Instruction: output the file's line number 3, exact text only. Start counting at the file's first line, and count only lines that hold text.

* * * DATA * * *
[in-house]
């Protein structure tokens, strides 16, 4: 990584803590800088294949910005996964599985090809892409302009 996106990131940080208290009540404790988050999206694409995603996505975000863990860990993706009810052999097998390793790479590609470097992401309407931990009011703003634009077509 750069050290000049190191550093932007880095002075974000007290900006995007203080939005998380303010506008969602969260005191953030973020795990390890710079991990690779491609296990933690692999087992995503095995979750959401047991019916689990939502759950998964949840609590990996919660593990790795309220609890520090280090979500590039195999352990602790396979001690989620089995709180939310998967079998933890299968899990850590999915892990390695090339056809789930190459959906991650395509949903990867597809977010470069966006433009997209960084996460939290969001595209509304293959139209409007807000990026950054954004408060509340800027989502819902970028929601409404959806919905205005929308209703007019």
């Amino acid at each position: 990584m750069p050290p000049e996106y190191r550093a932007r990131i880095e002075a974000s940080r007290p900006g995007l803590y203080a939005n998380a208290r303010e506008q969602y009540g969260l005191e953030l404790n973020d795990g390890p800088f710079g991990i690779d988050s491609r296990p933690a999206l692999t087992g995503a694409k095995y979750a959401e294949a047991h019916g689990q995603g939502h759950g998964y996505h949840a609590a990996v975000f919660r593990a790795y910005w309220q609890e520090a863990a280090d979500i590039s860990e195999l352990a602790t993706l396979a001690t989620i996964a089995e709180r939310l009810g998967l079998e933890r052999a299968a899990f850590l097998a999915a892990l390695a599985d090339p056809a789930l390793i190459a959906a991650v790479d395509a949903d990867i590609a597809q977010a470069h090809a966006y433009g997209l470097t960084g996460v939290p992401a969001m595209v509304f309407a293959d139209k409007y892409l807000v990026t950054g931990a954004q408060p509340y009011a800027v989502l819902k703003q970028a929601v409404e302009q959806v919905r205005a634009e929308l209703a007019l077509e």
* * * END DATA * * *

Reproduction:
């Amino acid at each position: 990584m750069p050290p000049e996106y190191r550093a932007r990131i880095e002075a974000s940080r007290p900006g995007l803590y203080a939005n998380a208290r303010e506008q969602y009540g969260l005191e953030l404790n973020d795990g390890p800088f710079g991990i690779d988050s491609r296990p933690a999206l692999t087992g995503a694409k095995y979750a959401e294949a047991h019916g689990q995603g939502h759950g998964y996505h949840a609590a990996v975000f919660r593990a790795y910005w309220q609890e520090a863990a280090d979500i590039s860990e195999l352990a602790t993706l396979a001690t989620i996964a089995e709180r939310l009810g998967l079998e933890r052999a299968a899990f850590l097998a999915a892990l390695a599985d090339p056809a789930l390793i190459a959906a991650v790479d395509a949903d990867i590609a597809q977010a470069h090809a966006y433009g997209l470097t960084g996460v939290p992401a969001m595209v509304f309407a293959d139209k409007y892409l807000v990026t950054g931990a954004q408060p509340y009011a800027v989502l819902k703003q970028a929601v409404e302009q959806v919905r205005a634009e929308l209703a007019l077509e």